Web of lies
Add to Cart

To start reading Web of lies on your kindle in less than a minute, click Amazon button:

For alternative formats, click button below:

When Stephanie was sixteen she became pregnant. After the birth of her baby she fell into severe post natal depression. Lachlan, the father of her child and teenage sweetheart was in a coma in America for eleven months. Neither of these young people could care for their precious baby. Stephanie was led to believe her son, Ryan was given up for adoption to a family in Perth.

After three months in the coma, Lachlan's parents told Stephanie Lachlan had died. They thought it was the best decision for Stephanie in case Lachlan never woke up. When she heard the news, Stephanie made a decision that nearly cost her her life.

 Eight years later Stephanie discovers Ryan is being cared for by his paternal aunt. When Lachlan returns to Australia to reconnect with his beloved Stephanie he finds she's developed an impenetrable wall around herself. 

Lachlan's family wants the truth to remain hidden, but Stephanie wants her child back. She's willing to do whatever it takes to have him returned to her care. When she finds out Aunt Sonia had ties to Lachlan's family, and she's not as alone in the world as she'd thought, her decision to take Ryan is even harder.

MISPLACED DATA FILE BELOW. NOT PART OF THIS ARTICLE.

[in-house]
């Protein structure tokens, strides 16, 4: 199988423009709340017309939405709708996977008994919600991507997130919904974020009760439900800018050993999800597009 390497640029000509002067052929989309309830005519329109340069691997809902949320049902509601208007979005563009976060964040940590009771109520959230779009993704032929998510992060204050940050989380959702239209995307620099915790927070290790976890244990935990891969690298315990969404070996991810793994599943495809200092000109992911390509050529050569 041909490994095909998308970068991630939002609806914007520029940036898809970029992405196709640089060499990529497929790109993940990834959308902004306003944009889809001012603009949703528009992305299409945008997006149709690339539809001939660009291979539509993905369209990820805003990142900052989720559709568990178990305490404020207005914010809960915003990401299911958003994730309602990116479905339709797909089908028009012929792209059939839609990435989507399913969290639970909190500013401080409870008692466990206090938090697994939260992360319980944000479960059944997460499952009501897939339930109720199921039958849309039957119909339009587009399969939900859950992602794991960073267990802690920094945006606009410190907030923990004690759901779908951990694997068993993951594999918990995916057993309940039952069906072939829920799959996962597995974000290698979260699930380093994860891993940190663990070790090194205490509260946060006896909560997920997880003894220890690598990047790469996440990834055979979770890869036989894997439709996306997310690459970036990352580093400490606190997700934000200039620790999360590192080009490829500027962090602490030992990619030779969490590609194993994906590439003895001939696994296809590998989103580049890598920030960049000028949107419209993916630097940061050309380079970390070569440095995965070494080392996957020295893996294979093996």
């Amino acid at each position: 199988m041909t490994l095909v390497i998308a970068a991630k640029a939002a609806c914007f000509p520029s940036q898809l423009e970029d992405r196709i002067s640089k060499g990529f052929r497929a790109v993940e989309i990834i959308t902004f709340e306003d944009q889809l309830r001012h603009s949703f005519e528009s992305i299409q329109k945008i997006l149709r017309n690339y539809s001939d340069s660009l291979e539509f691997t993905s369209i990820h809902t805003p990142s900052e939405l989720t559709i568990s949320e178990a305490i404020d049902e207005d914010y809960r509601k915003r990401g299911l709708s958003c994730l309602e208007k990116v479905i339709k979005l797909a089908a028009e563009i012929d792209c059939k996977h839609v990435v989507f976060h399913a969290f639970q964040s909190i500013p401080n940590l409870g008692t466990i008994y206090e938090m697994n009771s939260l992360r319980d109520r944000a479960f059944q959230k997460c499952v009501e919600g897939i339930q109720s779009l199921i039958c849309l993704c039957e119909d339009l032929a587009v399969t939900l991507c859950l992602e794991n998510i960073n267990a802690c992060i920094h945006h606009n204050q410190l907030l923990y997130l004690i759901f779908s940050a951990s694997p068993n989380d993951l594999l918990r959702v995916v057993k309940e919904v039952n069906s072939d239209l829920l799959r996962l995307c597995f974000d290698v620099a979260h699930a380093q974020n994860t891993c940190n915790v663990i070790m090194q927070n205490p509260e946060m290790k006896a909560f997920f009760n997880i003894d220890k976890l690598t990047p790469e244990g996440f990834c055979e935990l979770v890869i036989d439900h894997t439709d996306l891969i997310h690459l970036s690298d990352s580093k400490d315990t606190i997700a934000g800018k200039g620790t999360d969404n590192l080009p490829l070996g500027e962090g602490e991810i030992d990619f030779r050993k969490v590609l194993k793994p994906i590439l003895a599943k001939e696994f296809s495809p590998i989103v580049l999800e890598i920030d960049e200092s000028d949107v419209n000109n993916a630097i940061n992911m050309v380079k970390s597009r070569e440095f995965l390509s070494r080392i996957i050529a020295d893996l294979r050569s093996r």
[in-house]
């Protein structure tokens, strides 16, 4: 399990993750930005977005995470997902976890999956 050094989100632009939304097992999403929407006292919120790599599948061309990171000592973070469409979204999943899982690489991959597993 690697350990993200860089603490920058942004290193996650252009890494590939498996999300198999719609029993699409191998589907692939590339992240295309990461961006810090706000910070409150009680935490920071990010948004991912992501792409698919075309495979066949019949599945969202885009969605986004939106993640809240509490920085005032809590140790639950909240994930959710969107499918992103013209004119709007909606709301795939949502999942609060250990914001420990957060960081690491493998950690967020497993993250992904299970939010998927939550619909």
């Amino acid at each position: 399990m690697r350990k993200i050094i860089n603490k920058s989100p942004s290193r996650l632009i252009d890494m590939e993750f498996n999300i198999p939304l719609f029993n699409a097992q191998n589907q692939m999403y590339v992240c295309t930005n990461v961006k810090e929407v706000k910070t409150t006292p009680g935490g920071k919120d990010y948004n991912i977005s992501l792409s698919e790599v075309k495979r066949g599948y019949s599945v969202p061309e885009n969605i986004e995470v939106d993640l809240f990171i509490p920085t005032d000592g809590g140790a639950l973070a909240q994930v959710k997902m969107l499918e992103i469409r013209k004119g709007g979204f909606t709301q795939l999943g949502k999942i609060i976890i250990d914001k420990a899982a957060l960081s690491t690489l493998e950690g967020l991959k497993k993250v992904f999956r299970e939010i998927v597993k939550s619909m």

How can she reconcile the decisions made by others eight years ago against her present situation and do what is best for Ryan? Ultimately, there is only one solution, but will she be able to live with that decision?

What inspired me to write Web of lies?

I grew up in a country town in the sixties and seventies. At high school in year eleven  I was saddened when there were girls in my year level who left the country town for several months. When they came back they were depressed and all the joy of living seemed to have been taken from them. When I asked them what was wrong and I assured them they could trust me, they said they had been away to Brisbane to give birth to their baby that they had given up for adoption. By the time they finished telling their story they were in tears and I, too, was in tears.

I wondered how I would have felt if I was in their position. I couldn’t imagine how difficult it must have been to give your baby up for adoption.  I am an optimist, always looking for the positive in every situation. What if the baby had been given up to a relative’s care? This question raised another point: what happens to the child when the parents come looking for him? Whose child is he? Can the biological parents take him back to raise him? How does this affect the child?

All these questions gave me much to ponder. Through that meditation Web of lies was created.

Click on the character images below to connect with them.